Sep 03 2011
I’m not a big fan of opinion polls, especially when the people writing them present them as if they were facts, rather than simply opinions of the people polled. There’s a huge difference between the reality we live in and the way we perceive that reality. That’s simply a fact of life, not a criticism of anyone in particular. But it has a huge impact on the real usefulness of data when it’s based on perception rather than a quantifiable measurement. And in the information security field, we’ve been working on perception and intuition for far to long and need to start relying on real, measurable data instead. I have been told I’m too hard on polls, since opinions are valid data points as well, but I’m not so certain.
That’s quite an opening statement for a look at the latest security survey by Symantec, but I wanted to get my own personal biases out of the way before starting. It also help explain some of my skepticism of the value of the Symantec State of Security 2011 report. It’s pretty, it’s glossy, it has nice pictures, but it’s still an opinion poll and I always have to wonder how much it’s been affected by the perception of the people who were surveyed, how much they were willing to answer honestly and whether or not they actually knew the answers or just made stuff up. As I said, I’m not a big fan of opinion polls in security, in large part because I’ve filled out more than a few of them myself.
There’s a lot of white space, large type and big graphs in the the report. Padding that should have been replaced with more analysis and discussion rather than being wasted. Which tells me this was probably produced by the marketing department rather than someone in engineering or security. Marketing might have gotten the analysis right, but the 19 pages would have been boiled down to 8 or 10 pages if it had been written by an engineer instead. That’s not to say there isn’t some good information in the report, but it does mean there’s a lot of fluff to wade through to get to it.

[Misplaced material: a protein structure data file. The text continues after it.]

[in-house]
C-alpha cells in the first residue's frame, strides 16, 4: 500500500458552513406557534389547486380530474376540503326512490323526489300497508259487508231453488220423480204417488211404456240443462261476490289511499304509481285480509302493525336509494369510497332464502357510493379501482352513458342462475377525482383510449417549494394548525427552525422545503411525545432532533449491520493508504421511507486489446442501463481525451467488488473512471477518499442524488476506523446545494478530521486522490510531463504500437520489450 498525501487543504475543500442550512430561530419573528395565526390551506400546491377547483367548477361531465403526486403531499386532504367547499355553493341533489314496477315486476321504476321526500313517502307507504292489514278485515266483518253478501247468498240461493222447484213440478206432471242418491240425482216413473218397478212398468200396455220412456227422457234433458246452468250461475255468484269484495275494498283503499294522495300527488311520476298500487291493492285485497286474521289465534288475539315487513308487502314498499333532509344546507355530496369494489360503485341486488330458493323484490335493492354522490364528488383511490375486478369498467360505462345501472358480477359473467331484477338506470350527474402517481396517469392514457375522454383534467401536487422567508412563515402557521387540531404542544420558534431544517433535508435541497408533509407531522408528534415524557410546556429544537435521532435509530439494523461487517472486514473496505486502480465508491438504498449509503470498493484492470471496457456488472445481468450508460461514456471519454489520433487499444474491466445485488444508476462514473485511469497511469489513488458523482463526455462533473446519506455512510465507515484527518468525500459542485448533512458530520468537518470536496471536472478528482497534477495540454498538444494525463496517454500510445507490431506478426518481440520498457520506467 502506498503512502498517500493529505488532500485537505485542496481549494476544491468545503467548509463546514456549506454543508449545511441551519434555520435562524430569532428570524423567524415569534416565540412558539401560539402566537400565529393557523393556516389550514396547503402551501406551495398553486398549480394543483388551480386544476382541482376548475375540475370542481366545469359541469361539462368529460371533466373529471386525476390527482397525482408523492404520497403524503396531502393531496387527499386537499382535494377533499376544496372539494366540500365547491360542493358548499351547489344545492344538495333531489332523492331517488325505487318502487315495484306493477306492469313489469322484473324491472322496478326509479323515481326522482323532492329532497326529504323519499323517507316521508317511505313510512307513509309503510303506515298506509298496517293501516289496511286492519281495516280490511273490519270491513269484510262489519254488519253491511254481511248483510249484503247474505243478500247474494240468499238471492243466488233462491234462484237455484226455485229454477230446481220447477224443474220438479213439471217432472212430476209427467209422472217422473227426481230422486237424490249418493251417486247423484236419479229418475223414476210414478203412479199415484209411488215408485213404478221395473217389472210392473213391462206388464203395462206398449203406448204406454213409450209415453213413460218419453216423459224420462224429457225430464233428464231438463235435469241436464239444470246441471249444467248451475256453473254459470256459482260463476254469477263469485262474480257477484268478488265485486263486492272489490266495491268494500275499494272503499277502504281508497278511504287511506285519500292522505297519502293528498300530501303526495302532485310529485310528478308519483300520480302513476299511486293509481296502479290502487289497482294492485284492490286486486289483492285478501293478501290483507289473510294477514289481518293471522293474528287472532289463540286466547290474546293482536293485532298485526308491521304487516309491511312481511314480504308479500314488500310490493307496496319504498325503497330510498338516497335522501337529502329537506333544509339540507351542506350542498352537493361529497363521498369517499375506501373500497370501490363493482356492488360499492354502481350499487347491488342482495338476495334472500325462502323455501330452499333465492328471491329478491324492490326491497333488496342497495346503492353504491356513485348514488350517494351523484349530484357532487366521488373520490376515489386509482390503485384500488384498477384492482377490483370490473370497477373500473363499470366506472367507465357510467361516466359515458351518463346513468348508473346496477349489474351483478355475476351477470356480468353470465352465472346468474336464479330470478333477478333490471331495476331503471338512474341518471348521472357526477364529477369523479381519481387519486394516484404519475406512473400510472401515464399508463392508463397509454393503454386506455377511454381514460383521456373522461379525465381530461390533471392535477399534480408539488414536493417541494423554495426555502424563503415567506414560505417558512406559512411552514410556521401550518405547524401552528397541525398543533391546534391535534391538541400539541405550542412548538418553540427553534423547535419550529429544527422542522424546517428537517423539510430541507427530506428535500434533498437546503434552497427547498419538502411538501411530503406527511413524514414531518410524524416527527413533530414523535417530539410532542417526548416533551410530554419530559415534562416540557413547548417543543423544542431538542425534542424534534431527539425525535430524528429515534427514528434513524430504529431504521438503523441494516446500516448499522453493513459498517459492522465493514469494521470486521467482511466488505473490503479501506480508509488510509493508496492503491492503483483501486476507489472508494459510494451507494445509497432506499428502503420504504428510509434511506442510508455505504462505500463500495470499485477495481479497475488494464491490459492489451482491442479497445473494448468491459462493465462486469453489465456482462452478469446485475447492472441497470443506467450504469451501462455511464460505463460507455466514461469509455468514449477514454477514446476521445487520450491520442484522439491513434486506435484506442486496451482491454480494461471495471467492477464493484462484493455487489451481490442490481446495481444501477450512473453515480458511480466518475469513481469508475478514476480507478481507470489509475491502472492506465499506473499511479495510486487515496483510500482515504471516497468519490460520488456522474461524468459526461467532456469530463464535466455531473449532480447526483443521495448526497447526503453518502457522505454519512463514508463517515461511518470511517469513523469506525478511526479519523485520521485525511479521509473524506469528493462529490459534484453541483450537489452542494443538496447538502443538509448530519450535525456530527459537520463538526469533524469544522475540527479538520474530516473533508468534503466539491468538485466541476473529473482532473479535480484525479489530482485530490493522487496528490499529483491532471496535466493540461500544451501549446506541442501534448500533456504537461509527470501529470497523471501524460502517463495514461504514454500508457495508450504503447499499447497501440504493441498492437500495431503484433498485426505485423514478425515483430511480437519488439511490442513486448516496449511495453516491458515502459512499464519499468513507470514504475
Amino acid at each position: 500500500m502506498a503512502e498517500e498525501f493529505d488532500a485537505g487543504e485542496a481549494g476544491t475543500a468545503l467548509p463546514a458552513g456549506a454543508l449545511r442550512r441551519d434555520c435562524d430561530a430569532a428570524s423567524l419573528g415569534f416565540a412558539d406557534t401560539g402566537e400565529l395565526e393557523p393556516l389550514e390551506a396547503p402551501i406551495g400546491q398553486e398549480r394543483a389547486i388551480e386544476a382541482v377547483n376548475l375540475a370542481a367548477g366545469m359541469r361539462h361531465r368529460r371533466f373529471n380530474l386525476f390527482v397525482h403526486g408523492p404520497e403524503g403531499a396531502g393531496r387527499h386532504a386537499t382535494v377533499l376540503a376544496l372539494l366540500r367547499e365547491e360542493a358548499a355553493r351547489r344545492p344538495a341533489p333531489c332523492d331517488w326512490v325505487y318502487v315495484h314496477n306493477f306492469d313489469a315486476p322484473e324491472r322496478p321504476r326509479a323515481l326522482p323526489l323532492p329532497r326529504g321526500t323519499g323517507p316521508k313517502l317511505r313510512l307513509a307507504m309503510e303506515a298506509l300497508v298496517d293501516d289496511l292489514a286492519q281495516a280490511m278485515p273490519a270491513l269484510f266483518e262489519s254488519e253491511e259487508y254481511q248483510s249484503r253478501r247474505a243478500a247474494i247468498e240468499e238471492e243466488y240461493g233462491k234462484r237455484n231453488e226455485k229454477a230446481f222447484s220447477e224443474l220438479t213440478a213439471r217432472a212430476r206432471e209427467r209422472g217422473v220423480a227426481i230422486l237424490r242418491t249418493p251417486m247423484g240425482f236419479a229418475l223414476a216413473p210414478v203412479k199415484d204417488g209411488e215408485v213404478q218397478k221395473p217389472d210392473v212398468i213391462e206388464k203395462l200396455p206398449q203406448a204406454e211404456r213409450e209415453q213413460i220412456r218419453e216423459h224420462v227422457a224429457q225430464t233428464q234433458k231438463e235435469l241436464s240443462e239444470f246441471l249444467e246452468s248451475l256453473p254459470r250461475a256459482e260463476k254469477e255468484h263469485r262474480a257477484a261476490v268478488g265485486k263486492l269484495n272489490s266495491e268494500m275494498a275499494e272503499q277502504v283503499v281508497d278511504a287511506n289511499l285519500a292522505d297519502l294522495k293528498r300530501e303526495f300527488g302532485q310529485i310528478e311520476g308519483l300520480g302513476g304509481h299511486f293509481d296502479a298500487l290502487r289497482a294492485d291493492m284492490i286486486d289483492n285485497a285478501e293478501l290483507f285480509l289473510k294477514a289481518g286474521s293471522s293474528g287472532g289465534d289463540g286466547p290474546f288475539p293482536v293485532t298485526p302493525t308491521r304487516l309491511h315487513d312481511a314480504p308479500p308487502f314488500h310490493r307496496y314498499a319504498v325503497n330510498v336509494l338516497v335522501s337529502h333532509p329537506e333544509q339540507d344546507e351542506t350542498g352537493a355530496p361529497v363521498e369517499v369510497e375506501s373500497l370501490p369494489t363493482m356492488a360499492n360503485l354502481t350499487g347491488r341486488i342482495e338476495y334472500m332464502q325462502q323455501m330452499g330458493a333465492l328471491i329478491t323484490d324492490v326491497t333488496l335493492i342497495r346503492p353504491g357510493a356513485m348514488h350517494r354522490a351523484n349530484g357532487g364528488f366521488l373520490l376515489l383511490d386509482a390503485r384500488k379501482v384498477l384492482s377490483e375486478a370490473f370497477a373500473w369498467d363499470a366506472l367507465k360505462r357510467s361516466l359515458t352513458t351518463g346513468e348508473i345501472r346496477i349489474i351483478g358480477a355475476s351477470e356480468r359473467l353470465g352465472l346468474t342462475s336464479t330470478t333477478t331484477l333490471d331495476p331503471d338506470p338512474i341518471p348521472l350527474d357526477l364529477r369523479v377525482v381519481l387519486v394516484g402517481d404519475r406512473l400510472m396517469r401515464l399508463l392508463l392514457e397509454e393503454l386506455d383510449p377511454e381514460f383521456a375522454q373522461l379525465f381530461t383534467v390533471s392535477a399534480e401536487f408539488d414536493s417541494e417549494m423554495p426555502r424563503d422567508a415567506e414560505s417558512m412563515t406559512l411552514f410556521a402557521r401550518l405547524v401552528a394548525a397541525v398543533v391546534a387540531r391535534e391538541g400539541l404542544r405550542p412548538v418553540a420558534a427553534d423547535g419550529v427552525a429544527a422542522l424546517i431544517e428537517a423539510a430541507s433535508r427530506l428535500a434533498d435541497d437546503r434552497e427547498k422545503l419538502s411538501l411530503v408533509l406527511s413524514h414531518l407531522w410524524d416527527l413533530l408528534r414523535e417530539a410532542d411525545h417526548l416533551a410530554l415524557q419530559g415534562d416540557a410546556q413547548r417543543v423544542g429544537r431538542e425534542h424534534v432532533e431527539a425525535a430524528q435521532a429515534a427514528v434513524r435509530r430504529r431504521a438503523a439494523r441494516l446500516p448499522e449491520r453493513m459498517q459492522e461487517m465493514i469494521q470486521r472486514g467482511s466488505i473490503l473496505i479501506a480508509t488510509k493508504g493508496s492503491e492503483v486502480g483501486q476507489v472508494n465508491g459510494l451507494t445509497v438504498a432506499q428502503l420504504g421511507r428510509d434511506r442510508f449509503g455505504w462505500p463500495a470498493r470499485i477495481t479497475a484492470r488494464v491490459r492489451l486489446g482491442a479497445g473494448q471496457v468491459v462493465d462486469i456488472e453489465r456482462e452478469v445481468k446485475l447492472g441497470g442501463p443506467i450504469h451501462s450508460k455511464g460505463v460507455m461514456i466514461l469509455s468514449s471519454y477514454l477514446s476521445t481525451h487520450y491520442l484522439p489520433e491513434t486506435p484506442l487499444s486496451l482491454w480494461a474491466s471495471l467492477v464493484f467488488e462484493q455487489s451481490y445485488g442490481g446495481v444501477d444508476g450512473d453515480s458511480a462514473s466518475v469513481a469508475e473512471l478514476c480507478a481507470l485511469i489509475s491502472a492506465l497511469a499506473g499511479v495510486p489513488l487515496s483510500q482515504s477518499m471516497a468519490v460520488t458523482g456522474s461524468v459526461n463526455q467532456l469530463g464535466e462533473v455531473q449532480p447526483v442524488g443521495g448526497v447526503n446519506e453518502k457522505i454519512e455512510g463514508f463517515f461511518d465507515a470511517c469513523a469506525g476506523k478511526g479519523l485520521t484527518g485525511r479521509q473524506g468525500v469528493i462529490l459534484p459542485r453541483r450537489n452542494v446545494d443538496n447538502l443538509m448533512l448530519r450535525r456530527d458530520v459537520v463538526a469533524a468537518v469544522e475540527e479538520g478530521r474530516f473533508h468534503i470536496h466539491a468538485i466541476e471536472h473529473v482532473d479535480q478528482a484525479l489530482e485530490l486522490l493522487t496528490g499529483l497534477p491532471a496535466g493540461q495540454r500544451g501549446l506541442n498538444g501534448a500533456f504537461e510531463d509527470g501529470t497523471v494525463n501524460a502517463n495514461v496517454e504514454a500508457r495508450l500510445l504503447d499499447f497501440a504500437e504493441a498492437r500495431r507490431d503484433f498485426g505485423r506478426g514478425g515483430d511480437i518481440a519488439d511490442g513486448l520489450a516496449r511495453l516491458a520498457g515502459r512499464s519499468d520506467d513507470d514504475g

One of the important tidbits is that, according to the poll, 41% of security professionals feel that security has become more important to their businesses over the last year as opposed to 15% who think it’s decreased in importance. Given some of the high profile attacks that we’ve seen in the last year, I don’t find that surprising, but I’m still glad to see that what we do is gaining in awareness of management. 41% of respondents also feel that they’re being given more budget, which leads me to ask if the increase in awareness is leading to a greater budget or if an increased budget lead to a feeling of more awareness? Given how long we’ve been underspending on security, it is good to see some positive movement on this front.
I found the trends that are driving security concerns a little confusing. According to Symantec, mobile computing, social media and consumerization of IT top the list of concerns; this was explained to me as coming from the newness of the technologies, but I find that hard to swallow. Smart phones aren’t new, social media isn’t new and consumerization certainly isn’t new. I know I had to deal with consumer products in the workplace when I was a sysadmin and that’s been nearly a decade. The first thing I’d point out is that there’s only a 4% difference between the top 6 items in the list and Symantec acknowledges a 5% margin of error in the survey. Which means that nearly any one of those categories could actually be the biggest security concern. I’m a little surprised they split different aspects of ‘cloud computing’ into various subcategories such as SaaS, PaaS, public and private cloud, but I mean that in a good way. It’s so nice to see someone who actually realizes that the ‘Cloud’ isn’t one technology but a collection of very loosely related technologies and implementations.